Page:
The House of Mirth, Wharton’s second full-length novel, not only guaranteed her literary reputation but also established the setting and themes she would explore throughout her career. Set in the early twentieth century New York society with which she was so intimately familiar, the novel offers an angrier and more bitter condemnation of this social milieu than Wharton’s later work, which mellowed with the passage of time. Both a meticulously thorough examination of a complex social structure and a brilliant character study, it offers a compelling exploration of the effects of social conformity upon the individual.
As the novel opens, its heroine, twenty-nine-year-old Lily Bart, has achieved the height of her powers: Beautiful, intelligent, charming, and sought after, she has nevertheless reached a turning point, knowing too well that society has no place for an unmarried woman past her prime. Her parents having left her no legacy but an appreciation for the finer things in life, Lily occupies a precarious social position under the protection of her dreary, socially prominent Aunt Peniston, and she must rely on the favors of the wealthy ladies and gentlemen who find her company amusing.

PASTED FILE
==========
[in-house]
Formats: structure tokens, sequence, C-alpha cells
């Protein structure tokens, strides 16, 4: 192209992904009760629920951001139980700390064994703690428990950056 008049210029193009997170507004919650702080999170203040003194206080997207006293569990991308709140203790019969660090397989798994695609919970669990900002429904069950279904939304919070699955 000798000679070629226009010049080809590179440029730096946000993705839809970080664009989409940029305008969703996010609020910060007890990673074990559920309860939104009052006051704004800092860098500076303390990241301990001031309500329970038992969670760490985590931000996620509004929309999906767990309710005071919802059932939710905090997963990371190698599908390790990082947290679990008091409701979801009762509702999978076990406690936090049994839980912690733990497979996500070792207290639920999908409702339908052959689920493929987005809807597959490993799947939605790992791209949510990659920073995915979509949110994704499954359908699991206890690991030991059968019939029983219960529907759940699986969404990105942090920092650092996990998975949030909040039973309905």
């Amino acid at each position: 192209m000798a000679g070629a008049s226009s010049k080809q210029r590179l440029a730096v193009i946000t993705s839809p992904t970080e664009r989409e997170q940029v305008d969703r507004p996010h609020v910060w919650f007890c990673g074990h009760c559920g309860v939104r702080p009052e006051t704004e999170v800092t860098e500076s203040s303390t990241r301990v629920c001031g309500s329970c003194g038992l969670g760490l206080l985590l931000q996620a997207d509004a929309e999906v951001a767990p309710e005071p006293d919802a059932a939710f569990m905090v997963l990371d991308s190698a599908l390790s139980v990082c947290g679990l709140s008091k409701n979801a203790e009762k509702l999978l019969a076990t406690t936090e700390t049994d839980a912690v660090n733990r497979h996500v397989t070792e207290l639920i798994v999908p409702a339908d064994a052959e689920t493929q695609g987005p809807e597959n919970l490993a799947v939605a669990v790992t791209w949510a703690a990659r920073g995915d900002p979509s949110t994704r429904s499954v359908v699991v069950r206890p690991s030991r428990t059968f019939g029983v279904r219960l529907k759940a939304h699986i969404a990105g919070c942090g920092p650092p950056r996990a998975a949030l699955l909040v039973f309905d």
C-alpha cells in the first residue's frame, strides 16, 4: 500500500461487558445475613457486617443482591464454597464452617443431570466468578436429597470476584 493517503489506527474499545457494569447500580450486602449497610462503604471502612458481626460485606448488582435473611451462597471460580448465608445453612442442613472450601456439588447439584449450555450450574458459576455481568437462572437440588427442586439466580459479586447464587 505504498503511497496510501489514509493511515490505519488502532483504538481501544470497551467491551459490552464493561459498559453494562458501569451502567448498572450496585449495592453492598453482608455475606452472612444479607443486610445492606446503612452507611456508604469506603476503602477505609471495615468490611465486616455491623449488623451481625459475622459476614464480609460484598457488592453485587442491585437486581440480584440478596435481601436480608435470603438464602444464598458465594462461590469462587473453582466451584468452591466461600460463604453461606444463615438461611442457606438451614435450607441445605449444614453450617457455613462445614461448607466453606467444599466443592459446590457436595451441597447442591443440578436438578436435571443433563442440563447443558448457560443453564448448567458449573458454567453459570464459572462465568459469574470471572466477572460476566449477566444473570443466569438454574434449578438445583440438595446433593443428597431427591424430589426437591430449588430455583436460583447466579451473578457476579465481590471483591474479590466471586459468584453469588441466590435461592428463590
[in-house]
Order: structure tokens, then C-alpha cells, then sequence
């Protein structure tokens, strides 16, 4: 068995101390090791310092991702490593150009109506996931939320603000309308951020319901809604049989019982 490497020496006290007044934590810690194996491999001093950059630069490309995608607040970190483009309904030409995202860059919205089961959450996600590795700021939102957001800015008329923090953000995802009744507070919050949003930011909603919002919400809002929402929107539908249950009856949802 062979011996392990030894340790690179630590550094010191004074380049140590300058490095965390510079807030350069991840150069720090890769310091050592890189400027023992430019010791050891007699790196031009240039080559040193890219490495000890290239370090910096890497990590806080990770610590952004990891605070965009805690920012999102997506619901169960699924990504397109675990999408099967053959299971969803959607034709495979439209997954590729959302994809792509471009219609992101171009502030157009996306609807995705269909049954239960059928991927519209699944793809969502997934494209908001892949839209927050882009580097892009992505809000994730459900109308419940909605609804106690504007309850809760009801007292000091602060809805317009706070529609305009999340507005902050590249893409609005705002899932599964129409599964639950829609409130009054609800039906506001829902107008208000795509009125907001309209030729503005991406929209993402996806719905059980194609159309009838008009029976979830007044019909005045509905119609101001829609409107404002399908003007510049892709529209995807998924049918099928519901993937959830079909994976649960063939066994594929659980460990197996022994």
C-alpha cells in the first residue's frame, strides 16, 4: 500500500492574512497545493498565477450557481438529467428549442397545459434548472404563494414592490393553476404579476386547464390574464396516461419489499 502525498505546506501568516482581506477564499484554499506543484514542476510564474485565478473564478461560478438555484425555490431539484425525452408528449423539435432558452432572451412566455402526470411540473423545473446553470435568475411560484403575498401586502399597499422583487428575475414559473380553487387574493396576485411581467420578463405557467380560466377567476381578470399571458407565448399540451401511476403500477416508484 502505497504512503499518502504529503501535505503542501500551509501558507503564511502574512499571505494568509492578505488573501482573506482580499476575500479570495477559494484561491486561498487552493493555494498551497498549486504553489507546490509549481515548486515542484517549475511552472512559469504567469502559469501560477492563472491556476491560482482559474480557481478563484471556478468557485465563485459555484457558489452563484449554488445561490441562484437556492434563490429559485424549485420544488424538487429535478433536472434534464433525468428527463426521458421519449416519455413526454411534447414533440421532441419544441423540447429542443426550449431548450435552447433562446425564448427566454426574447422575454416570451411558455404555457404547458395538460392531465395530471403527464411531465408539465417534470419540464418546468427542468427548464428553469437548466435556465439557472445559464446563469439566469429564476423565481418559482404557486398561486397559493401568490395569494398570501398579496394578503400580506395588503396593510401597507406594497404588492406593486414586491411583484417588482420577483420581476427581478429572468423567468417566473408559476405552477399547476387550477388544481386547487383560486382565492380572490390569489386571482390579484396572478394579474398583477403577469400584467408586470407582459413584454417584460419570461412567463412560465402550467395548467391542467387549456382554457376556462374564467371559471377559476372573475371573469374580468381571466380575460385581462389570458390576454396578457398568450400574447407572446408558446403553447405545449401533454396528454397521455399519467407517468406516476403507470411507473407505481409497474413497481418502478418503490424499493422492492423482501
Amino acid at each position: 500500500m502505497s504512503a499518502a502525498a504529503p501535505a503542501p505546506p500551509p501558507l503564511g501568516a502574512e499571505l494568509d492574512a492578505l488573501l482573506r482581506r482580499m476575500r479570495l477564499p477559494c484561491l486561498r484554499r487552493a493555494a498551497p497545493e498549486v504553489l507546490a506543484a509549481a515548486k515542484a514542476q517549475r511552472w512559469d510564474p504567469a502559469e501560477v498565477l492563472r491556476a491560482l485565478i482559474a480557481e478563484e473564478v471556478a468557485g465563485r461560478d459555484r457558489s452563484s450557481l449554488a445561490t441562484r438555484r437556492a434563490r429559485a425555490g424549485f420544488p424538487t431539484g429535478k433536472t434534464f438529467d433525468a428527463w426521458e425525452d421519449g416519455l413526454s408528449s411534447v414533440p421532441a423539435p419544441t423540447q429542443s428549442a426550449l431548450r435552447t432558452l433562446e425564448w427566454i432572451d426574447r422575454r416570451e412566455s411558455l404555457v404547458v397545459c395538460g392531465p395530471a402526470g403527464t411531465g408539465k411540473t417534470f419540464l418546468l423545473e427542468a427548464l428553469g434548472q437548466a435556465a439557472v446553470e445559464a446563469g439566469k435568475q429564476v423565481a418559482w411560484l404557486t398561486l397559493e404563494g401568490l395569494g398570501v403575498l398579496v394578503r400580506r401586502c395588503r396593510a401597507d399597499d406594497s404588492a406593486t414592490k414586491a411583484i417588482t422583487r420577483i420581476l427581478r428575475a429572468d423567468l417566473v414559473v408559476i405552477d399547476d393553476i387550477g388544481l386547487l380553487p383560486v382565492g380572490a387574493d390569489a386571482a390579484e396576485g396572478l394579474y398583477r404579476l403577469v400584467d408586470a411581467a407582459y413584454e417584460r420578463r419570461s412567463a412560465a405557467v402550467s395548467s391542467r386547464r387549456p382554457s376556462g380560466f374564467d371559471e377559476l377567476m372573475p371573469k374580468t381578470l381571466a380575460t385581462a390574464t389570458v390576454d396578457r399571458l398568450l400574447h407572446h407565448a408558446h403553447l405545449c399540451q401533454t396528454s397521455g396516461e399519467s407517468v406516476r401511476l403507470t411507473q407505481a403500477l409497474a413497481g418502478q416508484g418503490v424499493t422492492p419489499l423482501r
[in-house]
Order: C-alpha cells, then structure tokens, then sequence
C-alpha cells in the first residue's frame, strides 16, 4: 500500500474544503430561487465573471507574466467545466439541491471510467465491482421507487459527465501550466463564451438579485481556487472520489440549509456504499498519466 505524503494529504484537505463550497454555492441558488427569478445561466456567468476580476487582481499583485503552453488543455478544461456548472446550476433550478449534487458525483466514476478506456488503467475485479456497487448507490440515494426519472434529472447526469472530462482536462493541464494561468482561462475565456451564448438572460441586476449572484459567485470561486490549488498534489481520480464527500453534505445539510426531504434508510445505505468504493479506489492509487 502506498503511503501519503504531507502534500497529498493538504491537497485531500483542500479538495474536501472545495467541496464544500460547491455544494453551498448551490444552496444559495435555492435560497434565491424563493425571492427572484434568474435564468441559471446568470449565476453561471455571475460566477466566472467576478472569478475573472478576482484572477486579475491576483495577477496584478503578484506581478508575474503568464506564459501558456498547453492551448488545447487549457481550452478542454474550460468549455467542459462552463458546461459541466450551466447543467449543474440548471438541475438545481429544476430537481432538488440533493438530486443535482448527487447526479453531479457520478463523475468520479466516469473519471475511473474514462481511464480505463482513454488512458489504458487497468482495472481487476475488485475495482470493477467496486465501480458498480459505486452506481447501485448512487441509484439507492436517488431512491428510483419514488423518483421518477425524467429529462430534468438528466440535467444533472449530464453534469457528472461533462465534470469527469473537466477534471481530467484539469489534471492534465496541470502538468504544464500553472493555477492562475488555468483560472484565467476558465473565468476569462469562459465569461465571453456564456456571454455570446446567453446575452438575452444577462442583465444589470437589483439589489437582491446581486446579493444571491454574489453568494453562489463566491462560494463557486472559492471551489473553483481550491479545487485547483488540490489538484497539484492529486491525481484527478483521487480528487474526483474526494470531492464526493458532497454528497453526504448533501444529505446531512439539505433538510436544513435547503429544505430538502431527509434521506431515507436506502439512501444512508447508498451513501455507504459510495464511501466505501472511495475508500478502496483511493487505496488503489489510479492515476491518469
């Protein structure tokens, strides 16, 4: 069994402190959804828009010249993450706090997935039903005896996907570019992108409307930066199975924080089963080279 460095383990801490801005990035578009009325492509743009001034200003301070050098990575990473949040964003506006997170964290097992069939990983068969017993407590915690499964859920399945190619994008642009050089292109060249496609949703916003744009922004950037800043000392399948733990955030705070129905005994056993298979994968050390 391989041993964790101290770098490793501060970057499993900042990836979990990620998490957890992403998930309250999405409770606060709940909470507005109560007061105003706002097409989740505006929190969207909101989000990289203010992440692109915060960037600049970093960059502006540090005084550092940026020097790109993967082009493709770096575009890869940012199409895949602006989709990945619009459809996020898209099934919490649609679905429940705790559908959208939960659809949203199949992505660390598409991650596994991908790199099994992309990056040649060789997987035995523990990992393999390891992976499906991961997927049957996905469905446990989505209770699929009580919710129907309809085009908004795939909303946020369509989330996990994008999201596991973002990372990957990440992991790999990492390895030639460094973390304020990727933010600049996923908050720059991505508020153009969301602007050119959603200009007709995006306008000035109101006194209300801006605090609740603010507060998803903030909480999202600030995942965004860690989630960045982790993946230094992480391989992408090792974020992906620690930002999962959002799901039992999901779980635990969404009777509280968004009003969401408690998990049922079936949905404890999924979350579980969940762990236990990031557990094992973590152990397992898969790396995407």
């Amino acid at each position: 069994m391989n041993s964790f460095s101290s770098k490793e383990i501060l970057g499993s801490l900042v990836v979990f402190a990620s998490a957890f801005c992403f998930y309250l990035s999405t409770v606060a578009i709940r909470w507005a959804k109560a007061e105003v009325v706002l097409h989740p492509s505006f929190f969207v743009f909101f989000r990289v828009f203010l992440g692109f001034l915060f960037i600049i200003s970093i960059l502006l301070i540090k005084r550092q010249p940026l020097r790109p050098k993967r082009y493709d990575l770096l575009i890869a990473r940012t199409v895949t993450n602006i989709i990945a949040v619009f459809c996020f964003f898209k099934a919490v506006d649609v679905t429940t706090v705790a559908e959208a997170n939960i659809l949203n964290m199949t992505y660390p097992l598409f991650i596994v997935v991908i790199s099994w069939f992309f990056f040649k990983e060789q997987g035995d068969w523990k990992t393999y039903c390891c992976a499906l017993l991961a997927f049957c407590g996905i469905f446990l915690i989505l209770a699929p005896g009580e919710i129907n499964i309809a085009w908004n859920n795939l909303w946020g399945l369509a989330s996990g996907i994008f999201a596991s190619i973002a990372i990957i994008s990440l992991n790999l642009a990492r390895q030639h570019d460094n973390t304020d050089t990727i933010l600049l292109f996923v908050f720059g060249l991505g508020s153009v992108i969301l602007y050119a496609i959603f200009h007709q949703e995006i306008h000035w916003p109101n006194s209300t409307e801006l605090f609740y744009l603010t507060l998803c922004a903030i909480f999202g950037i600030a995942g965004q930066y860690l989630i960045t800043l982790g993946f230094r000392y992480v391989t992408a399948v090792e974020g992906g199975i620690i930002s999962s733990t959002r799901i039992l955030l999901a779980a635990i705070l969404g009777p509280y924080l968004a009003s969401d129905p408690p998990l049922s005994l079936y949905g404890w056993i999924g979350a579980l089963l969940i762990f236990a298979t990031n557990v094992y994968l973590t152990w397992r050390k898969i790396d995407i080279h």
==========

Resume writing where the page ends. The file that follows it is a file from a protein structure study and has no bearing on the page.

Lily’s craving for the secure foothold that only marriage can provide cannot entirely overcome her distaste for the hypocrisy and insensitivity of her class. Hardly lacking for opportunities to marry well, Lily nevertheless manages to sabotage her best chances, as she does in bungling her courtship with Percy Gryce, an eminently eligible but overwhelmingly boring pillar of the community.
Lily’s unique place in New York society—simultaneously insider and outsider—makes her one of Wharton’s most fascinating creations and offers the reader a privileged perspective on this world. A product of her society, “at once vigorous and exquisite, at once strong and fine . . . [who] must have cost a great deal to make,” Lily is also “so evidently the victim of the civilization which had produced her that the links of her bracelet seemed like manacles chaining her to her fate.”
Lily’s need to be surrounded by the beautiful things that only immense sums of money can buy and her distaste for the common and ugly...
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